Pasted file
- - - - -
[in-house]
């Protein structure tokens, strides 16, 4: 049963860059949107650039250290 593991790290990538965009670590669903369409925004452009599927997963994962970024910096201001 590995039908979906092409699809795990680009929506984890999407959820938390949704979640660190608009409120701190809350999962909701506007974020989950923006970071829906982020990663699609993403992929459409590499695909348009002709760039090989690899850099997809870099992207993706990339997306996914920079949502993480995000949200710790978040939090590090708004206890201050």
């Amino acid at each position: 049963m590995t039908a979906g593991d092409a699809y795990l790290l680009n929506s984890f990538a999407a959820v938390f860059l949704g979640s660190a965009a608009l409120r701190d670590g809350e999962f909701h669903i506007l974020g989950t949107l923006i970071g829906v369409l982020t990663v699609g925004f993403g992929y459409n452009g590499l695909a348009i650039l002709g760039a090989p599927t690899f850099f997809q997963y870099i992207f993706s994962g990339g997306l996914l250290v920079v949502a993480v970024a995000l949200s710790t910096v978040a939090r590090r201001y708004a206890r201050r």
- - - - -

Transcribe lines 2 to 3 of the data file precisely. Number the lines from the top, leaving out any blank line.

């Protein structure tokens, strides 16, 4: 049963860059949107650039250290 593991790290990538965009670590669903369409925004452009599927997963994962970024910096201001 590995039908979906092409699809795990680009929506984890999407959820938390949704979640660190608009409120701190809350999962909701506007974020989950923006970071829906982020990663699609993403992929459409590499695909348009002709760039090989690899850099997809870099992207993706990339997306996914920079949502993480995000949200710790978040939090590090708004206890201050």
């Amino acid at each position: 049963m590995t039908a979906g593991d092409a699809y795990l790290l680009n929506s984890f990538a999407a959820v938390f860059l949704g979640s660190a965009a608009l409120r701190d670590g809350e999962f909701h669903i506007l974020g989950t949107l923006i970071g829906v369409l982020t990663v699609g925004f993403g992929y459409n452009g590499l695909a348009i650039l002709g760039a090989p599927t690899f850099f997809q997963y870099i992207f993706s994962g990339g997306l996914l250290v920079v949502a993480v970024a995000l949200s710790t910096v978040a939090r590090r201001y708004a206890r201050r």